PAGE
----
Shadow Banking in China is Becoming More Interconnected and Complex: BIS

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A new working paper from the Bank for International Settlements points to the increasing complexity of China’s shadow banking sector as it undergoes key structural shifts.

The paper entitled Mapping Shadow Banking in China: Structure and Dynamics, by Torsten Ehlers, Steven Kong and Feng Zhu from the BIS Monetary and Economic Department, defines shadow banking in China as “all financial instruments that fulfil functions of credit intermediation typically performed by banks (such as liquidity, maturity and credit risk transformation), but reduce the burden of or bypass regulation.”

The paper seeks to produce a comprehensive account of shadow banking in China via the creation of a series of stylised “maps,” dividing the process of shadow credit provision into the three main stages of the ultimate creditor stage, the intermediate stage and the ultimate borrower stage.

This mapping process reveals pronounced shifts in the relative importance of various operations, and highlights five key characteristics of the Chinese shadow banking sector at present.

Chief amongst them is the dominant role played by commercial banks in shadow banking activity, in particular smaller joint-stock and municipal commercial banks.

“[Banks] are the main linkage between the suppliers and borrowers of funds in both the formal and the shadow banking system,” said the paper, pointing to their vital role in the formation, distribution and holding of key instruments such as wealth management products and trust beneficiary rights.

“They create tight interlinkages between formal and shadow banking activities and entities.

“A significant share of the proceeds from bank-issued WMP’s…are channelled into trust products.”

Chinese banks also participate in shadow banking by facilitating “entrusted loans” between companies in the role of both trustees and middlemen.

The second key feature of China’s shadow banking sector is that it fulfils a number of critical economic functions, in particular the provision of alternative savings instruments that provide higher returns than standard deposits.

Shadow banking also helps to channel funds to more efficient, private companies that would otherwise find it difficult to obtain financing, via means such as trust loans made by trust companies, and entrusted loans between companies with banks playing the role of intermediaries.

“Shadow banking provides credit to private firms which otherwise would be unavailable or too difficult to obtain,” said the paper. “As these firms are typically more productive than their state-owned counterparts…shadow credit is likely to lead to direct economic gains.”

The third key feature of Chinese shadow banking is that is produces tight interlinkages within the financial system, in particular between commercial banks and the Chinese bond market.

“A large share of the proceeds from WMP’s have been invested in the bond market,” said the paper. “WMP’s have effectively provided a channel for retail investors to invest in bonds, as direct access to the interbank bond market is restricted to financial institutions.”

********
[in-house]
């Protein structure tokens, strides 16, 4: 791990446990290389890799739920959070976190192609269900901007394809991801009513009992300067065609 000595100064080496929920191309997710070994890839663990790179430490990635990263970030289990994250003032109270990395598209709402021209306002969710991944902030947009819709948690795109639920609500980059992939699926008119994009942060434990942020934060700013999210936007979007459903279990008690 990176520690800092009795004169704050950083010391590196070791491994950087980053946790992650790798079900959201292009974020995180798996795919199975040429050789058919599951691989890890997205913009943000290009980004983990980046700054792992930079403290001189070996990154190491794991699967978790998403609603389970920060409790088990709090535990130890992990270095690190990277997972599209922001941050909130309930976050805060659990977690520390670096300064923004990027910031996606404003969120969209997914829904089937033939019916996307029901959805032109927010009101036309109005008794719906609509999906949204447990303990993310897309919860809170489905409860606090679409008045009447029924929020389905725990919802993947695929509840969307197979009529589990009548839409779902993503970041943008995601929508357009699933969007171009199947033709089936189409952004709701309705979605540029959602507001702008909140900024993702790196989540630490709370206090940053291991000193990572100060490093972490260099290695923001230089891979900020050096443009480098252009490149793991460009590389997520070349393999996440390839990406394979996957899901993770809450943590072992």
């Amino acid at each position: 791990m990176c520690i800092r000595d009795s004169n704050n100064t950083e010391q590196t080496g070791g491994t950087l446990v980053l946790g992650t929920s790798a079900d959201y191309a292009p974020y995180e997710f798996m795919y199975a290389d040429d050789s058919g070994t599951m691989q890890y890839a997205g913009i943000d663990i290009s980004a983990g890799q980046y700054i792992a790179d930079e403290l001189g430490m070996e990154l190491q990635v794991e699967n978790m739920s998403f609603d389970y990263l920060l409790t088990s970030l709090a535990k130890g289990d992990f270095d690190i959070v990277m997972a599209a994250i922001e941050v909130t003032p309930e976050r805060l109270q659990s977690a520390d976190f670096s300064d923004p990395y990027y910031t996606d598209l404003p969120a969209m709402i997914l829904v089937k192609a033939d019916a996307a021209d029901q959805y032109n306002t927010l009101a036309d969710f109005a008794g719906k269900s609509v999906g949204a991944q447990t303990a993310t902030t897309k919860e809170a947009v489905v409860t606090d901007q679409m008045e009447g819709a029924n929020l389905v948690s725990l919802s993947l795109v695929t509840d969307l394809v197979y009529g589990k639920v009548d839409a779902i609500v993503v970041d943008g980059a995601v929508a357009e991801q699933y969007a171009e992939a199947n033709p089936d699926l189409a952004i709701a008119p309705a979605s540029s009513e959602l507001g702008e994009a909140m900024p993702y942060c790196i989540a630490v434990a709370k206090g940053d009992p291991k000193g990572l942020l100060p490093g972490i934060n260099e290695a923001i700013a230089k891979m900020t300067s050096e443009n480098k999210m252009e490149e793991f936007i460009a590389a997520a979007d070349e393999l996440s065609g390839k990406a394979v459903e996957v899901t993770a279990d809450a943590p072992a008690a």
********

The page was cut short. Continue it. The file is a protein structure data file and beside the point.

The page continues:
The emergence of new forms of “structured” credit intermediation are also dialling up linkages within the financial system, via the conversion of bank assets into investment receivables.

This process involves banks transferring their exposures to trust companies or their asset or wealth management vehicles, in return for full participation rights in the profits and losses via TBR’s and directed asset management products.

“The reclassification of bank assets into investment receivables is generating even tighter and more complex and opaque linkages between the formal banking sector and shadow banking entities,” said the paper.

Despite these expanding interlinkages, the paper highlights limited complexity as the fourth characteristic of the Chinese shadow banking sector, noting that it involves fewer entities and steps of credit intermediation than in the US.

“Shadow credit intermediation in China is a one-step or two-step intermediation process, as it is effectively based on ‘plain vanilla’ loans or instruments that entail a one-to-one link to the revenues from the underlying debt instruments.”

The fifth key feature of Chinese shadow banking is the crucial role played by “implicit guarantees” during the credit extension process, whether perceived or actual.

“In both China and the United States, the expectation of an eventual government rescue of systemically important financial institutions…provides implicit guarantees to investors and creditors,” said the paper.

“In China..shadow banking activities are driven by banks, and the buyers of WMP’s or other products typically assume that the distributing bank provides compensation in case of a default.”

The paper’s authors point out that while banks are not legally obliged to provide such compensation “the precedents set by past bail-outs and the perceived priority placed by the authorities on maintaining financial market and social stability contribute to perceptions of implicit bank guarantees.”

 

 

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